Project Log: Wild West Exodus Harbor, Part 4
This project log focuses on a game table that I am building for Warcradle Studios– A Wild West Exodus themed harbor that will be on display in their booth at Gencon. This week, we'll take a look at the process I use for constructing the buildings that populate the docks...
The first step was building a framework from foam core board. I cut out the walls and attached them with a hot glue gun.
Next, I covered the exterior of the building with basswood paneling. The wood comes pre-scored with 1/4-inch planks, and I embellished it with more wood grain and notches. I also cut out spaces for the windows, and painted the foam core black. The exposed edge of the foam core was coated with Liquid Nails construction adhesive. Once dry, the Liquid Nails would allow me to super glue pieces to the foam without dissolving it.
I use some pre-made plastic windows and custom doors that I scratch-built and cast in resin to add detail to the structure. The steps were made from stacking square plastic beams and adding another layer on top to create the lip. Painting the interior of the window black ensures that I don't miss any spots when spray-priming the piece.
The roof was made from sheets of thick styrene card, glued along the curve of the walls. I added the metal framing using L-strips and rods that I punched with rivets using a rotary hand sewing punch. Further detail was added to the roof with square rods and a half-circle rod glued along the apex.
The whole thing was finished off with more resin bits like the generators and chimney, and some floral wire to create the cables.
The process is essentially the same for the larger buildings as well– Wood paneling with styrene strips to create a metal framing.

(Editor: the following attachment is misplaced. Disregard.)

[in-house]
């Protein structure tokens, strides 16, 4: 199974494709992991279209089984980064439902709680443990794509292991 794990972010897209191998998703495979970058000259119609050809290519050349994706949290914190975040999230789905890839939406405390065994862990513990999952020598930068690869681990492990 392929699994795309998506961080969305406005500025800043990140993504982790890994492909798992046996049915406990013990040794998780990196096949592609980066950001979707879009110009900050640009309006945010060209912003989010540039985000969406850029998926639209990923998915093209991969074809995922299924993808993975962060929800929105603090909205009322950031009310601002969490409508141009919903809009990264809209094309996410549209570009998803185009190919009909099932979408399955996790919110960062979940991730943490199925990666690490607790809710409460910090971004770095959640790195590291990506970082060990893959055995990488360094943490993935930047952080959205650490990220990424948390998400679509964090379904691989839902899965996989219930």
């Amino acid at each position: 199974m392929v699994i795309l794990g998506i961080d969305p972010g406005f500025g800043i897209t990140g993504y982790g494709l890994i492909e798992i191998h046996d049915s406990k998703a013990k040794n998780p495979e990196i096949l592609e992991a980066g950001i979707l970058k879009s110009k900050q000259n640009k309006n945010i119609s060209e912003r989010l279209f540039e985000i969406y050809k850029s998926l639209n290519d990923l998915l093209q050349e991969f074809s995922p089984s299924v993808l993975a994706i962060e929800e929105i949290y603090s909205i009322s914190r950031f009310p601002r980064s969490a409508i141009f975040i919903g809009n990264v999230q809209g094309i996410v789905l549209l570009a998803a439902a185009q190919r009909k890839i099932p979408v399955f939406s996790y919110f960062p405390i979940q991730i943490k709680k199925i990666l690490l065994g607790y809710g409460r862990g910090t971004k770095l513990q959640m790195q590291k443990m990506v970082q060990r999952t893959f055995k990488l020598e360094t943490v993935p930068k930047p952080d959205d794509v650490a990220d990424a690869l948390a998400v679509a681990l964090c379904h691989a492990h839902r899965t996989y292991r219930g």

I was able to create some decorative shapes in straight strips by making cutouts with a hole punch, and carving away a bit of the edge.
The letters for the sign were hand drawn and cut out. The scalloped framing was also made by punching holes in thin styrene card.
I also made several piles of cargo. I posted a tutorial about making crates, which you can find here. One change I made was to use layered foam core instead of insulation foam. This cut down on having to coat the foam with Liquid Nails, and allowed me to vary the width and height of the crates more easily.
Once complete, the crates were glued together into piles, with a few store-bought barrels. The final touch was to add a shipping label on each crate, cut from a piece of thin styrene card.
'Til next time!
Why dont you cast the boxes and crates? I mean, how much have you made in the past years? A hundred??? Your resin casts are really great and I think boxes and crates would also be awesome.ReplyDelete
For what it’s worth your right it would speed it up but at times details look so much better when each item is mostly handcrafted. Nothing is the same or perfect which makes it unique and eye catching :)ReplyDelete
You make it look so easy! Great work.ReplyDelete